My father was born of Cinco de Mayo (May 5) 1925; my brother Steve on St. Patrick’s Day (March 17), 1956; my son Samuel on February 13 (the day before Valentine’s Day), 1990. These are excellent birth dates, each of which comes with a built-in license-to-party. Vis-à-vis birthday parties, the birthdays of my daughter Rachel (July 9, 1986) and son Daniel (November 24) are not-so-good. Kids are away during the summer when Rachel was born, and Danny’s birthday always falls within a few days of Thanksgiving (thus, his birthday parties take place after the holidays, in January or February.)

Finally, there are the truly rotten birth dates. The worst of all has got to be February 29; like the Olympic Games and U.S. Presidential elections, one (technically) gets to mark one’s birth but every four years. A cosmic rip off to my mind. Such was the fate of Gioachino Rossini and Dinah Shore (as well the serial killers Aileen Wuornos and Richard Ramirez; which, as company goes, is a bit creepy). 

The second-worst birth date? Christmas day, December 25. For someone born into a family that observes Christmas, a Christmas birthday is a total swindle, as inevitably Christmas and birthday get rolled into a single celebration, the whole usually lesser than the parts. As for gifts, well, a December 25th birthday is (or so I’ve been told) is a catastrophe. (How many times have these unfortunate celebrants heard the line, “we decided to give you one big present this year”? Sure. Right.) Among the many good people born on December 25 are Clara Barton, Humphrey Bogart, Jimmy Buffett, Conrad Hilton, Annie Lennox, Sissy Spacek, Kenny Stabler, and Justin Trudeau.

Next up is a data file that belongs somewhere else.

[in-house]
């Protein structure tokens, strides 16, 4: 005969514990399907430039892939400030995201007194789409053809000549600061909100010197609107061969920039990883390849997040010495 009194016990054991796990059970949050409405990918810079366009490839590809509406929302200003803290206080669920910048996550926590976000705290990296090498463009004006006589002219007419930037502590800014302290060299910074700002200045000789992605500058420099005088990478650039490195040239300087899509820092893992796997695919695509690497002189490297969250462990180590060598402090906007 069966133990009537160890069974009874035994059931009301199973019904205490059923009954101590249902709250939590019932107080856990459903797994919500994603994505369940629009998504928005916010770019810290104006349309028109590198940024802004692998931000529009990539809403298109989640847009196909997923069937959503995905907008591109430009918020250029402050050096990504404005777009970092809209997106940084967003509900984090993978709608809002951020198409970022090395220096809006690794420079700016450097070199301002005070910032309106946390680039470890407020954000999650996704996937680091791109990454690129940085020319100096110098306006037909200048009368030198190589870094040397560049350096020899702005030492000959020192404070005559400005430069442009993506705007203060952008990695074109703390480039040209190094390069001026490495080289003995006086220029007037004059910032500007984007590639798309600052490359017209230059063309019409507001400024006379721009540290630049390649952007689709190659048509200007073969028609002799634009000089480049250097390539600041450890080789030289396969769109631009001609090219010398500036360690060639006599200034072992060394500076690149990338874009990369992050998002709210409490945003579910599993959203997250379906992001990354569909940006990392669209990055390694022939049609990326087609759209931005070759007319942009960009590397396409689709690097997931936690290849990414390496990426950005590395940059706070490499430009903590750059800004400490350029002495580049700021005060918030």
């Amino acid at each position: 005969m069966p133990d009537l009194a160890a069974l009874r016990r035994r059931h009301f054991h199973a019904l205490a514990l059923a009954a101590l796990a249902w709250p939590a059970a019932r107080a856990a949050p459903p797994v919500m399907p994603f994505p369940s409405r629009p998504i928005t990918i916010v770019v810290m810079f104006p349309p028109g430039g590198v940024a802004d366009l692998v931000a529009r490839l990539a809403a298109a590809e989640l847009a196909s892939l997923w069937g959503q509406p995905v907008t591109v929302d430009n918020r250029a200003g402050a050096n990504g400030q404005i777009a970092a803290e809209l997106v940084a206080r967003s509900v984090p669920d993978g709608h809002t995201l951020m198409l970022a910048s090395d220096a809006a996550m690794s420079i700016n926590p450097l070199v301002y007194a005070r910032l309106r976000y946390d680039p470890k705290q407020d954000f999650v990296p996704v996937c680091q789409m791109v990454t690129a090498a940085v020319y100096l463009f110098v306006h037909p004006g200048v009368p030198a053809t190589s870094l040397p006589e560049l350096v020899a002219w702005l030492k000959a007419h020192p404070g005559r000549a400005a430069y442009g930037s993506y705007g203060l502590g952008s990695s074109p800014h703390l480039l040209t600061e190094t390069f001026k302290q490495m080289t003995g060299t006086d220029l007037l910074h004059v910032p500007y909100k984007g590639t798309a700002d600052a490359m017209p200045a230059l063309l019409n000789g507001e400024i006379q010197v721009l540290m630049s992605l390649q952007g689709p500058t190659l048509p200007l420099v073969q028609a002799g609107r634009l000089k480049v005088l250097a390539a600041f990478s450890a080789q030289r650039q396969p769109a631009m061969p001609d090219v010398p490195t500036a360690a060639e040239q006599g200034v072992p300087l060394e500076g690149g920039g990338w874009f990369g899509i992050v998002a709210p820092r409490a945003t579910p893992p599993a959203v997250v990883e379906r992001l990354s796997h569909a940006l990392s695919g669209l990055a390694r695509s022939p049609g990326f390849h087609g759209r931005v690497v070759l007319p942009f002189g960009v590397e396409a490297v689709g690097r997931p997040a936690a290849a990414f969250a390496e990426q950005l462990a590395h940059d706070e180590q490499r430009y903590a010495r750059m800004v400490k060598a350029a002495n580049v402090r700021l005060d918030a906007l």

Cosima Liszt von Bülow Wagner and her father Franz Liszt in 1860
Cosima Liszt von Bülow Wagner (1837-1930) and her father Franz Liszt (1811-1886) in 1860

To that august list of Yule babies let us now add Cosima Liszt von Bülow Wagner, who was born late on Christmas eve of 1837 (but always celebrated her birthday on Christmas day) and died 92-plus years later, in April of 1930. The illegitimate daughter of the great Franz Liszt and his Parisian socialite mistress Marie d’Agoult, Cosima’s early life reads like a Victorian disaster novel of never-ending trials and tribulations.